Teacher Shows Students How Negative Words Can Make Rice Moldy

Teacher Shows Students How Negative Words Can Make Rice Moldy

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The impact of positive and negative emotions might be more impactful than you think—and more persuasive.

A teacher in Curitiba, a southern region in Brazil, decided to illustrate the power of words to her students by using two cups of sealed rice.

Physical education teacher Ana Paula Frezatto Martins arranged the class in a circle around the two cups of grains. Then, she asked the students to say bad things to one of the cups — things people might hear in everyday life, like “you are useless”, “you are stupid”, and “you can’t accomplish anything”.

To the second glass, the teacher asked the kids to say things they would like to hear from everyone. The kids used such expressions as “you are special”, “you can accomplish anything”, and “you are smart”. Days later, the rice in the “love cup” fermented naturally while the rice in the “hate cup” became dark and moldy.

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Martins says she has always tried to show her students the importance of highlighting positivity.

“In my classes I explain the importance of saying nice things to each other, but kids need more tangible physical expressions of our examples,” says Martins, according to Globo.

“When you say something nice, like ‘you can do it’, you feel that in your heart,” says 10-year-old student Anita Santini Trevisan. The youngster says that because of the experiment, she has tried to be more positive every day.

Another student, Henrique Kloster, had a similar conclusion: “The damage of negativity is bigger than we can imagine … there are two ways to say things, the right way is to praise the good side of others with the eyes of the heart, not the eyes we see.”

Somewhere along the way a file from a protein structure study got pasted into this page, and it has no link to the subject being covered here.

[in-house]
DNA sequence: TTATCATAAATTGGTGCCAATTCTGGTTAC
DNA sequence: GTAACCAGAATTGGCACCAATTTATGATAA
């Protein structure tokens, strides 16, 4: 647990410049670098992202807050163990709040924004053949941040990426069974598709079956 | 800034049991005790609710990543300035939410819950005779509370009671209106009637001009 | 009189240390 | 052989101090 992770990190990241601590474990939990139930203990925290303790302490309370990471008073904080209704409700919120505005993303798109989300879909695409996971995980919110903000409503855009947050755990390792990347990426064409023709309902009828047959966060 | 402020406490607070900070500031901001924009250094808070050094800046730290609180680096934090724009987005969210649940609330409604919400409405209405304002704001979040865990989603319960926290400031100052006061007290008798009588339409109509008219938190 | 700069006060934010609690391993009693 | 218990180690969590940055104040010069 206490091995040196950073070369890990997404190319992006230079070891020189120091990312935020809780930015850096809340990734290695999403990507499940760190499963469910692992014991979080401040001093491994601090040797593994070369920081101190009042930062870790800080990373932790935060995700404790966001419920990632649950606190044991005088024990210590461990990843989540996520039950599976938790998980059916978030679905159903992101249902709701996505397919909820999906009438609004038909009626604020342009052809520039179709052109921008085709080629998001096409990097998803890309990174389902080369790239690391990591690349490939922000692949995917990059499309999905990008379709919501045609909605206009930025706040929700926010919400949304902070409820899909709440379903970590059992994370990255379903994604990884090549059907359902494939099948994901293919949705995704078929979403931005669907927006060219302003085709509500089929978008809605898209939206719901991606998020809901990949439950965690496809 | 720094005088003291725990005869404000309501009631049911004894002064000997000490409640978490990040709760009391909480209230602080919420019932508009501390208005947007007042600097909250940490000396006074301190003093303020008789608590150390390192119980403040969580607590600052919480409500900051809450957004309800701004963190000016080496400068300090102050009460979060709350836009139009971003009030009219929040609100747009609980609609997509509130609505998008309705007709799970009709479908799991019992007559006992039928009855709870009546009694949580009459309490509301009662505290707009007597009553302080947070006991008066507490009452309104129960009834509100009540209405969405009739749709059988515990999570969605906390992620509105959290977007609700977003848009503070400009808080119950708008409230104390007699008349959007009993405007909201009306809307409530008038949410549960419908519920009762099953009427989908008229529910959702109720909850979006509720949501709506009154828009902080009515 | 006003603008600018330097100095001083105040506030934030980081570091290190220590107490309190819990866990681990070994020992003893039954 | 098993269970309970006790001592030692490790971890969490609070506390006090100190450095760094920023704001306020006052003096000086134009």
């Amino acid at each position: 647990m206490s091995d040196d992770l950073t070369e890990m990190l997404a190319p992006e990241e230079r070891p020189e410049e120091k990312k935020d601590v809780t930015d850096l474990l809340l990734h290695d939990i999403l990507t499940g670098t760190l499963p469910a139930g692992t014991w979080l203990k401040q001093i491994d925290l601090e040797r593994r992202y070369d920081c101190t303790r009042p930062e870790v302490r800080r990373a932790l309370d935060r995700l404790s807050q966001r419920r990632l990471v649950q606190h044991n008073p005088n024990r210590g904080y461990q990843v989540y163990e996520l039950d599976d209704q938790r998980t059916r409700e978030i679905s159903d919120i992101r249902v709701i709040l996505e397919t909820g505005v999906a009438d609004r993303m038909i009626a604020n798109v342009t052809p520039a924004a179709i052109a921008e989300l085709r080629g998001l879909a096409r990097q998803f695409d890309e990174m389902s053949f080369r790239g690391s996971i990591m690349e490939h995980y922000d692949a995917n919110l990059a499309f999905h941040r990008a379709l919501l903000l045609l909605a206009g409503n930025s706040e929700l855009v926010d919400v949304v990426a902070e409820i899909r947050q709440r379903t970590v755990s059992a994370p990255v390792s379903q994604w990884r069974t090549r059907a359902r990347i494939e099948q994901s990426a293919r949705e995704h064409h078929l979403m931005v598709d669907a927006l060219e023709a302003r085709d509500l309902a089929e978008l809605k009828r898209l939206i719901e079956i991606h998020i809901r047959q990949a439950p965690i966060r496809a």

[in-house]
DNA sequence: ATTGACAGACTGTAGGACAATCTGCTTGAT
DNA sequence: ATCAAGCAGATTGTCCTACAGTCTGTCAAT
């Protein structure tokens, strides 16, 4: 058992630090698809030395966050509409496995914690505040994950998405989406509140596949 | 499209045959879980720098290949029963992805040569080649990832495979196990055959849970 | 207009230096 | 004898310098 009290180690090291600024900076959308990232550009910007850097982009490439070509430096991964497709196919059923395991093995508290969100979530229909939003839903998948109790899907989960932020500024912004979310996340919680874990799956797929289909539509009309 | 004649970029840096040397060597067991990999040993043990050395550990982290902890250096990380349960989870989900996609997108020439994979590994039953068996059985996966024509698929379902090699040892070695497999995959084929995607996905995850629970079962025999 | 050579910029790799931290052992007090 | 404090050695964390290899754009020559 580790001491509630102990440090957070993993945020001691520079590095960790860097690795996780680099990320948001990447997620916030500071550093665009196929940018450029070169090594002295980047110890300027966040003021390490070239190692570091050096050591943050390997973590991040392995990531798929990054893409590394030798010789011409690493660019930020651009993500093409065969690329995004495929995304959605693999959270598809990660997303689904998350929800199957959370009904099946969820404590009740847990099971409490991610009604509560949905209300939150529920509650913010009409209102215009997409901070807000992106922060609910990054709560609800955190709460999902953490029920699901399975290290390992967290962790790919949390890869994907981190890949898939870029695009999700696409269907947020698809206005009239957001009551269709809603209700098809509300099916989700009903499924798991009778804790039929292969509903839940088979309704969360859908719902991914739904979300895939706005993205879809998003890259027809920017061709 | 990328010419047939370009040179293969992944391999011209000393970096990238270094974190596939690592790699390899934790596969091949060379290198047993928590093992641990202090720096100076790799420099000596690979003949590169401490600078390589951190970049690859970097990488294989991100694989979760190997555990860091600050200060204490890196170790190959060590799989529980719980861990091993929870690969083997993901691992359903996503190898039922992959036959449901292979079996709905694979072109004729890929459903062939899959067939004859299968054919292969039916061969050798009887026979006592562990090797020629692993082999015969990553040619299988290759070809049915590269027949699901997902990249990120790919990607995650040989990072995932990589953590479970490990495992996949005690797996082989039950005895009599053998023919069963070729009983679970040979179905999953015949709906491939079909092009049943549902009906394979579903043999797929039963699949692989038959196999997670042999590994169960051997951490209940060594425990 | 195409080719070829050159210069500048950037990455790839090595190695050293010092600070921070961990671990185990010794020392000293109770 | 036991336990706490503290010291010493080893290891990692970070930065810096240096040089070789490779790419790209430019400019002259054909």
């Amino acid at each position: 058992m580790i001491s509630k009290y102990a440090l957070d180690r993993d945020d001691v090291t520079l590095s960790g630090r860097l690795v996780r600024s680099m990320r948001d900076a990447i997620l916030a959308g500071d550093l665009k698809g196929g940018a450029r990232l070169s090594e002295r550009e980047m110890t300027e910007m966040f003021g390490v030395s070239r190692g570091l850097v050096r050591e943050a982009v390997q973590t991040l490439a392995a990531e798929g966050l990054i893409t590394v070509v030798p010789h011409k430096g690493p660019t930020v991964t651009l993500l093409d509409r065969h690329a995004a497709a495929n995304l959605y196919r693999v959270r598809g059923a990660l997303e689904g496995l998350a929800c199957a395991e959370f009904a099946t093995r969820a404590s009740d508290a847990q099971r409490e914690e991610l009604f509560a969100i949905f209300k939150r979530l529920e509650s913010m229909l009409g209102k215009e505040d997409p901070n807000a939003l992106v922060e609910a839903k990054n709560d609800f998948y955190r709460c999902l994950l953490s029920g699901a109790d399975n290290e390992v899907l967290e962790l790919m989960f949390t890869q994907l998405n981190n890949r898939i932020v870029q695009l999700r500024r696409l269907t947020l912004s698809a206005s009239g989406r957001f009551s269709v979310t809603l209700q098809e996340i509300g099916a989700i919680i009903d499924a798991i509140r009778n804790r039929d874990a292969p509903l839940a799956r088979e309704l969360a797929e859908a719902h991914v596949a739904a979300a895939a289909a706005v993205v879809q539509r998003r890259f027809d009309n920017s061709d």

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The rice experiment mirrors a famous one conducted by Masaro Emoto who tested distilled water and natural water when it was frozen into crystals to see what would happen when they were exposed to different human emotional energy, in the form of words, pictures, thoughts and music — for instance, heavy metal music versus classical. He then observed the crystals under a microscope.

“In all of these experiments,” he wrote on his website, “the result was that we always observed beautiful crystals after giving good words, playing good music, and showing, playing, or offering prayer to water. On the other hand, we observed disfigured crystals in the opposite situation.”

He published these results as a photographic collection, entitled “Messages from Water (1999)”. The photos have been viewed by millions, and used in films, like the one below.

He also did a similar experiment on jars of cooked rice. As you can see in the video below, the rice stayed productive and pure when it was appreciated, but the rice that was either hated or ignored, turned black and moldy.

The rice experiment has been undertaken by others who recorded on video the same results, and shared them on YouTube.

It makes us want to pay more attention to the words and emotions we are displaying toward others every day.

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(Images via YouTube)

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